Similar to hot spots, weak spots — in spite of being qualified according to hunting sustainability of species — are nonetheless determined by high diversity. Rarity affected our analyses, but spatially restricted distributions often occupy areas with low overlap with other species. A clear example of this effect is the case of the Cross-Sanaga coastal forest region between Nigeria and Cameroon where high numbers of endemic species overlap, though not enough to be included within a weak spot (Fig. 4e). Thus, clusters of taxa with highly restricted distributions will require conservation policies that complement those targeting weak spots. These policies could be based on β-diversity, by focusing on enforcing representativeness of all species at risk of overhunting within the protected area network in Central Africa [71]; indeed, our main goal. Furthermore, our weak spots overlap with areas of high latent extinction risk for the Congo Basin shown in Cardillo et al. [55].

Additional analyses are needed to ascertain how weak and strong spots identified in our study are linked to anthropogenic pressures other than hunting, and how these may change in response to climate change. Moreover, how hunted mammal diversity is associated to human nutrition may advance our understanding of the importance of wild meat in the food security of forest inhabitants [8]. These topics are contemplated in subsequent papers.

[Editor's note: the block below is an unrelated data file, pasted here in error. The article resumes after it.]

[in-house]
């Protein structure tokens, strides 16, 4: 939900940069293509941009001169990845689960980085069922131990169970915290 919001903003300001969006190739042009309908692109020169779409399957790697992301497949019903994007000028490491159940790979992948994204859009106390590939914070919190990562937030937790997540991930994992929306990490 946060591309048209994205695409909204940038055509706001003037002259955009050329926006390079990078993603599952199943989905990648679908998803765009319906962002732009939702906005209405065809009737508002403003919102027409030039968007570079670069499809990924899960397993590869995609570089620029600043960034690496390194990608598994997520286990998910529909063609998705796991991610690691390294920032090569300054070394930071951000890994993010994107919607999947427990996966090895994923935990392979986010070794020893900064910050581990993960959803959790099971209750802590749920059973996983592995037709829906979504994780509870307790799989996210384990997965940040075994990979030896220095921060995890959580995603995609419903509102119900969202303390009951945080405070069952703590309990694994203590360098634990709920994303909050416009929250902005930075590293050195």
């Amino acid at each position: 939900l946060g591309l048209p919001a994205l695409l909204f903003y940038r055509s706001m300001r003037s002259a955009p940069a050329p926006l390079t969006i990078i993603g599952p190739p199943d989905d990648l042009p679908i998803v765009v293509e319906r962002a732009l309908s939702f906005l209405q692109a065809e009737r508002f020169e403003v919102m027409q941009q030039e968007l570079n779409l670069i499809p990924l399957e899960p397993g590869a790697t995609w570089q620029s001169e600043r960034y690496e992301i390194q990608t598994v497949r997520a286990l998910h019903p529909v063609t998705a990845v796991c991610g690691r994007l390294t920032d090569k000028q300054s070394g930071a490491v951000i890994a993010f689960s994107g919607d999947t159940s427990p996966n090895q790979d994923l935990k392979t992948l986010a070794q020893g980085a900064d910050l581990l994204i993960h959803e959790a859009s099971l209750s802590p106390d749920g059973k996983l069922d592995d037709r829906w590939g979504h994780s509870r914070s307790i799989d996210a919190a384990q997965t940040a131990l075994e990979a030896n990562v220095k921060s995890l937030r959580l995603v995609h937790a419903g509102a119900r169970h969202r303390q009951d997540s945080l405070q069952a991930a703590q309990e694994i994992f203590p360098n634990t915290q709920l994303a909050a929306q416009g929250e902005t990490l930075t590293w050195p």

Supporting Information

File S1.

This file contains supporting appendices for this article. Appendix S1, List of species included in the study, listed according to potential hunting sustainability (PHS). Appendix S2, Predictor variables (and primary sources) used to construct favorability models for all species in our study. Appendix S3, Detailed description of predictor variable design. Appendix S4, Number and percentage of taxa (species and subspecies) included in the five sustainability categories defined by potential hunting sustainability (PHS).



We are most grateful to P. Mayaux, J. Nackoney, D. Wilkie, F. Moreira, N. van Vliet and an anonymous reviewer for comments on first drafts of the paper. We thank M. Svenssen, J. Head, O. Terao and C. Hicks for further information on hunted rainforest mammals in the Congo Basin.

Author Contributions

Conceived and designed the experiments: JEF JO JMV RR RN. Performed the experiments: JEF JO MAF ALM RR JMV. Analyzed the data: JO ALM RR MAF JEF. Wrote the paper: JEF JO ALM MAF RR RN.